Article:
based on this, such as how often you should communicate with that client, but looking at total revenue doesn’t
really tell the whole story. From there, you might start calculating cost of goods sold and other ancillary costs
associated with supporting and doing business with that client and apply margin estimates. Some business owners
are surprised to find that their clients doing the most revenue can have razor-thin margins that put them below
other smaller clients from a profitability standpoint. You might start looking at the seasonality of that revenue and
understand that a particular client or clients do the vast majority of their business in the
summer, which can allow you to schedule business reviews at a time where they’re
starting their yearly budgeting, so you can be first on the list of considerations.
Learning cycles are the most important concept in a business intelligence initiative, and
you must turn what you’ve learned into new, more valuable insights that you can
immediately expose to the people who have the power — and responsibility — to take
action on those insights. Once you’ve determined that you can accurately measure key
business facts across various business dimensions, you have to start creating and
evaluating business measures. Business facts are your basic event or occurrence, such as
an invoice, support ticket, or server log. Business dimensions describe these facts:
- Who created that invoice
- When was it paid
- Which client was invoiced
- Who was the salesman that generated the initial quote?
“The SQL is clean, well
formatted, and even
includes some handy
comments for in-line
documentation in case
someone else wants to
contribute. The report
shows exactly what the
executive team asked
for, too. Unfortunately,
that might actually be
why no one is using it.”
Business measures are derived from qualitative and quantitative data across these concepts. Good examples of
basic business measures are margins, SLAs, and hardware/machinery durability and performance ratings. Once
you start to define and agree on basic measures, construct more complex measures that take into account
multiple simple measures. For example, your company might create a rating scale for your clients that takes into
account their average monthly revenue and costs, how complex they are, and their risk of defection, among other
considerations. These ratings must be integrated into your processes to make them prescriptive. For example, a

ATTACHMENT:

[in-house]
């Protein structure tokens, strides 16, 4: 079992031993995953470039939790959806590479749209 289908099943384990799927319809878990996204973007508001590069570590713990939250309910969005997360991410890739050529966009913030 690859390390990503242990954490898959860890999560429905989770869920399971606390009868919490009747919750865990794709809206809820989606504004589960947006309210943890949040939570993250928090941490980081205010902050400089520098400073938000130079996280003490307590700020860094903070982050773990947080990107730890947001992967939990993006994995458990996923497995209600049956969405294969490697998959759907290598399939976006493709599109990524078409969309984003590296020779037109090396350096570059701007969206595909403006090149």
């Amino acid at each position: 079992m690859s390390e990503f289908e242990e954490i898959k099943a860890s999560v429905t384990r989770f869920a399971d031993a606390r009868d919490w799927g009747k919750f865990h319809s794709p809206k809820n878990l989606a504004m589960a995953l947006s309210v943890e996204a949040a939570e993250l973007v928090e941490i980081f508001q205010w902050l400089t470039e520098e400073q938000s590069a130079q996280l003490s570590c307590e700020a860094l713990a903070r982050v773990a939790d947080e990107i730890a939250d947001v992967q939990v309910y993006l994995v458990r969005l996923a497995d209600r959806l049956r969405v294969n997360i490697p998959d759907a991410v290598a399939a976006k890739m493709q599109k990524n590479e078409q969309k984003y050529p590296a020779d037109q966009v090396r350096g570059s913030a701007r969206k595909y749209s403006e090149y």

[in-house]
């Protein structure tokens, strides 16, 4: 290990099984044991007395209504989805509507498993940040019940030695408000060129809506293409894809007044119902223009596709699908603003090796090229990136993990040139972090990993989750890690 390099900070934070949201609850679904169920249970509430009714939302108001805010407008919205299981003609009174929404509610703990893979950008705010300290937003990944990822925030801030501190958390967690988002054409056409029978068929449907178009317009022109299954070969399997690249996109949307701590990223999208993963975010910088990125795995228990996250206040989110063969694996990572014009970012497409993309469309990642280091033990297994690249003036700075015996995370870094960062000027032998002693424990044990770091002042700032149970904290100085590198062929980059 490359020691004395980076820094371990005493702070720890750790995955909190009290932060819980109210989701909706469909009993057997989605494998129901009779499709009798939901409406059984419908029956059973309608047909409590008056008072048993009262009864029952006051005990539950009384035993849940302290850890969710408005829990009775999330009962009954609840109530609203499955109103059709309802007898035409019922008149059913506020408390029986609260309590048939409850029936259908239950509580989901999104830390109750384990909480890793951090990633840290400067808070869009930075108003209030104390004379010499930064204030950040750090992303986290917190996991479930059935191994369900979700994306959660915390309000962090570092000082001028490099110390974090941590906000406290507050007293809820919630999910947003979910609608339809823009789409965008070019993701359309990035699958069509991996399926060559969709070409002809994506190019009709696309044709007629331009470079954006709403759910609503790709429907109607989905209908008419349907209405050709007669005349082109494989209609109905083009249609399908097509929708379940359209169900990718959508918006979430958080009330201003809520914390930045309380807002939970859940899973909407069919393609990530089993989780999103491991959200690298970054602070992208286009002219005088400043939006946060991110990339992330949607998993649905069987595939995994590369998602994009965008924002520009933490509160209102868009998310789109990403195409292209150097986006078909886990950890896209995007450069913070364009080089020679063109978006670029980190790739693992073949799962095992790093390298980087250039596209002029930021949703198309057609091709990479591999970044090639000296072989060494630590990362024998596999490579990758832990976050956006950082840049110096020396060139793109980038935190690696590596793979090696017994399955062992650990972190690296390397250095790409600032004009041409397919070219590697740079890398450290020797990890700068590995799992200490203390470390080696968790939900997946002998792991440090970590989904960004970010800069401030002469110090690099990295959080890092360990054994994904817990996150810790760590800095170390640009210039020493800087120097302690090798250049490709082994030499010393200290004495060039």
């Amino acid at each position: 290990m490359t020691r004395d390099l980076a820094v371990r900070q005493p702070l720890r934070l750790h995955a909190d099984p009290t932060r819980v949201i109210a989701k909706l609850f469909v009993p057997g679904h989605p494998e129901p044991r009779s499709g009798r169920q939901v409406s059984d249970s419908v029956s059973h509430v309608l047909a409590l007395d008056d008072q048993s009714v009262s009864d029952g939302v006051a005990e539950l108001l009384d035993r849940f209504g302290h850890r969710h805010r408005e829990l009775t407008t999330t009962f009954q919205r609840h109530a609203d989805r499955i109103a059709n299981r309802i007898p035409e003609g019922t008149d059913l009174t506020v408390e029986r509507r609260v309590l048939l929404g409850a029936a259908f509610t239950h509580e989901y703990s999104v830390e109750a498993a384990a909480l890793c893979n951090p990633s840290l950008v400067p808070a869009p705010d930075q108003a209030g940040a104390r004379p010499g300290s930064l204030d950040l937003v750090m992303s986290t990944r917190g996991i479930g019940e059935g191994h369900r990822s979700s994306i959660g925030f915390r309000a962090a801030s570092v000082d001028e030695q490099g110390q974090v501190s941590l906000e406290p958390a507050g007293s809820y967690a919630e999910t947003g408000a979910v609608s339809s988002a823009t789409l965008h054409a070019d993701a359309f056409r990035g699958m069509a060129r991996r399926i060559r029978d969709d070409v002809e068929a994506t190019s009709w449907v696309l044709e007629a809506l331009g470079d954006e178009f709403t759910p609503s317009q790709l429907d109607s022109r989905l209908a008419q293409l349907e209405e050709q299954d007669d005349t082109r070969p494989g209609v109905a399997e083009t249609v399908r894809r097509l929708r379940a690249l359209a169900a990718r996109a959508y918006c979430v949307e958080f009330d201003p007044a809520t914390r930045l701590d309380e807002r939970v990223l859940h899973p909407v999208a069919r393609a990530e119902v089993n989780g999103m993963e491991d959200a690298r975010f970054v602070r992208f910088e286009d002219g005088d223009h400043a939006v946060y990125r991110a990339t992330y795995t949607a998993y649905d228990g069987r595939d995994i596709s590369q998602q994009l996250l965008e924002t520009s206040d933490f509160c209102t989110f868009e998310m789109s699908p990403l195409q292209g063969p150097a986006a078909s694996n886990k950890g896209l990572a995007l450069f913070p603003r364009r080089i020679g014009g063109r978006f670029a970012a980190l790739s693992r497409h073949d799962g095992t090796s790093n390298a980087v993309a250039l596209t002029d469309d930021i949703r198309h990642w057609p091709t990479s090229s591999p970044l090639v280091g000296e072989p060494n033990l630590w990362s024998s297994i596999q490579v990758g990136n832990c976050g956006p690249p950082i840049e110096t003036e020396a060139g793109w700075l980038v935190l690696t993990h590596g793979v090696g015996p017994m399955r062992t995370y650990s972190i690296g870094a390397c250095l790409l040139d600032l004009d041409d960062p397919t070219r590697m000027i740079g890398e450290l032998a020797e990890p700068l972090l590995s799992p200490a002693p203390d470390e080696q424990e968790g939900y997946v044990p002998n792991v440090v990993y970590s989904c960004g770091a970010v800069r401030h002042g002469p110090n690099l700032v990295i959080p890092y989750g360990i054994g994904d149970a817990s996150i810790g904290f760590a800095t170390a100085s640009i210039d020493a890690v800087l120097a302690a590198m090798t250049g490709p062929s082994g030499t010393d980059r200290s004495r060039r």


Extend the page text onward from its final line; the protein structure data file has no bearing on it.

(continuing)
particular client rating might warrant a set amount of scheduled business reviews, phone calls, or other account
management actions within a calendar year to combat potential attrition. You can then measure whether your
processes are being followed and adjust accordingly. Once you begin to roll these measures up into easy-to-
understand and actionable information, you have to reapply this new information to your business processes and
ensure everyone who is consuming this information is aware of how to interpret and take action from the
Let’s go back to our hypothetical project and see what it looks like when it is treated as an ongoing process.
BI is a Process
The analysts now continually strive to keep data and infrastructure stable, clean, and accurate. The business
analysts are learning from the executive team and interrogating them to determine which visualizations are
intuitive and actionable, and they are pruning everything else. When VPs see that a particular company is below
projected revenue for the quarter, they understand that they are required to get a business review scheduled with
their point of contact to go over some recommended infrastructure updates. Executives and management
understand that anything in bright red is actionable, and they’ve integrated these prescriptive KPIs into critical
business processes. The analysts will then analyze the results of these actions and further refine the data to drive
real, tangible business value to the executive team.
Business intelligence should be a focused lens showing the executive team where to take their next steps.
Business intelligence lenses will start out blurry, and the process of getting it — and keeping it — in focus is
continuous. Many executives are running blind, relying more on intuition than data. If someone is handed blurry
glasses, they might reject those and go back to what was adequate before: feeling carefully around in the dark.
Process-based business intelligence continually focuses that lens in order for the company to take on a culture of
making confident decisions based not on instinct, but actionable analytics.
“Many executives are running blind, relying more on intuition than data. If someone is handed blurry glasses, they
might reject those and go back to what was adequate before: feeling carefully around in the dark.”
Treat business intelligence initiatives as an ongoing process, not a single project.
Data, infrastructure, and definitions of metrics and KPIs change. Empower your team to adapt to this.
Work with your business analysts to get to the essence of the questions you’re asking.
Always be willing to prescribe an action that must be taken when specific KPIs are breached.